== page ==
Religion in Corsica is just as important as in the rest of France – if not more so. You get the sense, though, that the Roman Catholic faith overlays deeper currents of belief, stretching back beyond the birth of Christianity. It’s more elemental, like Corsican music.
There wasn’t a place in The House at Zaronza or The Corsican Widow for the procession I’m about to describe. But one day, I hope to introduce it into one of my Corsica novels or short stories.
We have never been on Corsica at Easter but we hear that the Good Friday procession (Catenacciu) at the atmospheric town of Sartène is worth seeing. U Catenacciu literally means ‘the carrier of chains’. Dorothy Carrington described it in graphic detail in her wonderful book Granite Island: A Portrait of Corsica. Processions take place in other towns but this is the most famous.
Sartène could, with some justification, be described as the vendetta capital of Corsica. It somehow seems fitting, therefore, that this act of penitence takes place there every year. In past times, warring factions observed a truce throughout the ceremony.
The procession is a re-enactment of the Calvary. A chief penitent is chosen from many applicants. Some people wait years to take on the role but only the parish priest knows their identity (no doubt a throwback to the old vendetta days). The chosen person is robed and hooded in scarlet and, his bare feet in chains, drags a large cross uphill through the streets.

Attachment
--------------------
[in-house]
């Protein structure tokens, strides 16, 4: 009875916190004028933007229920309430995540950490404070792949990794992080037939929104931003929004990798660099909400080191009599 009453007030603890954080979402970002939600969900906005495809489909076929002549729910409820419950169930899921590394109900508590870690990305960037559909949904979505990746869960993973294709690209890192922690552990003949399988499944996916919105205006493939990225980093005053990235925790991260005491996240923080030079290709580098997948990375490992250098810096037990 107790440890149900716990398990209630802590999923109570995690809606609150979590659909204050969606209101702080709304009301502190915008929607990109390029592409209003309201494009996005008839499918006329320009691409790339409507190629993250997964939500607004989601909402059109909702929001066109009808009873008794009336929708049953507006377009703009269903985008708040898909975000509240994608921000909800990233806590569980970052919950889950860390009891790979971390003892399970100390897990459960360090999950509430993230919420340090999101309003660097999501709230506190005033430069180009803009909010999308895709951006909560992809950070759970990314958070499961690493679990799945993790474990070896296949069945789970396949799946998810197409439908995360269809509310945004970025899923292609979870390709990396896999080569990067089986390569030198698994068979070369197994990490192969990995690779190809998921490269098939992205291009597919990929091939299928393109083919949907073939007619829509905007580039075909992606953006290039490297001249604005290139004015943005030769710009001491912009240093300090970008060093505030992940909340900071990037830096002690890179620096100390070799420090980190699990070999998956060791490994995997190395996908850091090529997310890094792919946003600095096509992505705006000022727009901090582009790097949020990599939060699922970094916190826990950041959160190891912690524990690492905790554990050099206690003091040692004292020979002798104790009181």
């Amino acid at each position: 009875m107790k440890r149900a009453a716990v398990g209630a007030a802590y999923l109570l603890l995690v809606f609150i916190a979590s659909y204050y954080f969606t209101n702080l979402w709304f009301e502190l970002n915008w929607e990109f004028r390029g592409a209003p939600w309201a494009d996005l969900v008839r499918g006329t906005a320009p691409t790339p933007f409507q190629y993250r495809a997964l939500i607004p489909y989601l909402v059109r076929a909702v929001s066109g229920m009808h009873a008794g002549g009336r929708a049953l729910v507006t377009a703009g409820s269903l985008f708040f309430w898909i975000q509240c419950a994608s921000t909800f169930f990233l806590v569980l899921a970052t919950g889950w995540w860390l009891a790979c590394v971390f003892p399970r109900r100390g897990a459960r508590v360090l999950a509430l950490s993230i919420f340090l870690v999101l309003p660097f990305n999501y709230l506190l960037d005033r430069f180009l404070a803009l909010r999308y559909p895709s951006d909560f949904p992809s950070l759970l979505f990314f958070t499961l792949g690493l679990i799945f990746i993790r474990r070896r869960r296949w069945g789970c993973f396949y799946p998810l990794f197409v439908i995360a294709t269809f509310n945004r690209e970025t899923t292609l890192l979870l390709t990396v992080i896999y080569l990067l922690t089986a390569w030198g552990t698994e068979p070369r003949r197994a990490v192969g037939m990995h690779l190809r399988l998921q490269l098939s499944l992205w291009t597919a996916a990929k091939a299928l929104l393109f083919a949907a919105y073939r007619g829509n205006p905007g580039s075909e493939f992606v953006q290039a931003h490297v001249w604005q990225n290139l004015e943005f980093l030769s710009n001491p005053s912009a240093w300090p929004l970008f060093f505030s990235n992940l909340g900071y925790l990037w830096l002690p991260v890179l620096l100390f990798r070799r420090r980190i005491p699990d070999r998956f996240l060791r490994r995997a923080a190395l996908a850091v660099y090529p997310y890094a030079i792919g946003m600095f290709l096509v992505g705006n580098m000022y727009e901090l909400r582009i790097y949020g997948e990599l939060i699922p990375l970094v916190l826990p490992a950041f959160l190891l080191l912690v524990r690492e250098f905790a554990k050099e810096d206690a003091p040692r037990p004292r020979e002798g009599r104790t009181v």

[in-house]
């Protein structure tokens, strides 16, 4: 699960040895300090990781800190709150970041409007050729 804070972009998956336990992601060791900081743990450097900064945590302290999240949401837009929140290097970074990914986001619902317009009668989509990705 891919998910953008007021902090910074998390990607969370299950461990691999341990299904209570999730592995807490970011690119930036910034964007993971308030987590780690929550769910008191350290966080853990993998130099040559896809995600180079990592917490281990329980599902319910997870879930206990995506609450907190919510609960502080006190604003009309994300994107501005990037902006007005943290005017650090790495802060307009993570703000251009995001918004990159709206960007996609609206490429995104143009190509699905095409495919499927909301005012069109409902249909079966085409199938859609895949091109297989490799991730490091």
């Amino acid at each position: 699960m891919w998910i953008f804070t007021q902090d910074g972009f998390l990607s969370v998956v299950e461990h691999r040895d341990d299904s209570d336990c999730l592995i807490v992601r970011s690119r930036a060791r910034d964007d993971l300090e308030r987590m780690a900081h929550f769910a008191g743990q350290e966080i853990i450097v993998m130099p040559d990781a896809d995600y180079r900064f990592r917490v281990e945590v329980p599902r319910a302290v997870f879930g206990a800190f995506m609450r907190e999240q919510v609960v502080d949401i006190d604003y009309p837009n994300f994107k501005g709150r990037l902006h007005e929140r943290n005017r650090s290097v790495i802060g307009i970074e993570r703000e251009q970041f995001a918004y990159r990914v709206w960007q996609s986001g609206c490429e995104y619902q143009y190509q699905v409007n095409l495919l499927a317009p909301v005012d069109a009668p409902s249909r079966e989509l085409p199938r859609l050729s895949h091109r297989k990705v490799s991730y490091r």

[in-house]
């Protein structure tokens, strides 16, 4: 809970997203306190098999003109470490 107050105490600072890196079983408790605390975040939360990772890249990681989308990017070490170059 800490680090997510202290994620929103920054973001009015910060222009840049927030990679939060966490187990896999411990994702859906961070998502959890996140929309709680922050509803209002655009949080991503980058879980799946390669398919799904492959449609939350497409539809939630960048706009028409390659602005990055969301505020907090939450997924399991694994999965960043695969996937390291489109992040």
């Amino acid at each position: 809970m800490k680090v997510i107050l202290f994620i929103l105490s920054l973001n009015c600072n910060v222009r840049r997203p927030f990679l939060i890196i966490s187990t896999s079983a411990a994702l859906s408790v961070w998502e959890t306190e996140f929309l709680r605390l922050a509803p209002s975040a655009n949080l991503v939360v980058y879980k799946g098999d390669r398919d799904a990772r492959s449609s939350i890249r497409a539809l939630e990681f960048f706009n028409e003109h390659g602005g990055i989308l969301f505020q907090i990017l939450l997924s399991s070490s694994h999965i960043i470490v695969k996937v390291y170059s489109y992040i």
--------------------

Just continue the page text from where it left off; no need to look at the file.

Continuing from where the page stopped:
A procession of garbed penitents and the parish fraternity follows, with a bier on which reclines an effigy of Christ taken down from the cross. By tradition, the chief penitent must fall three times, as Christ did on the way to Golgotha.
Dorothy Carrington describes the press of hundreds of people in the streets, overlooked by spectators jammed into the upper windows of the houses. The noise level was incredible as people shouted and pushed to get a view. Carrington writes:
These people who go about their daily affairs with the solemnity due to a religious rite become boisterous, even aggressive…What they conveyed was…a release of violent primitive energy. Perhaps they are never so united as in this yearly procession: they become aware of their brotherhood only in their shared sense of guilt.
Today, several thousand people squash into the narrow streets of Sartène to get a glimpse of u catenacciu. Now that it has become a tourist attraction, no doubt it has lost some of its elemental power and mystery. I’d still like to see it, though.
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A Corsican Christmas in Times Past
Ten Inspiring Things About Corsica Part 1
Ten Inspiring Things About #Corsica Part 2
Copyright © Vanessa Couchman 2015. All rights reserved.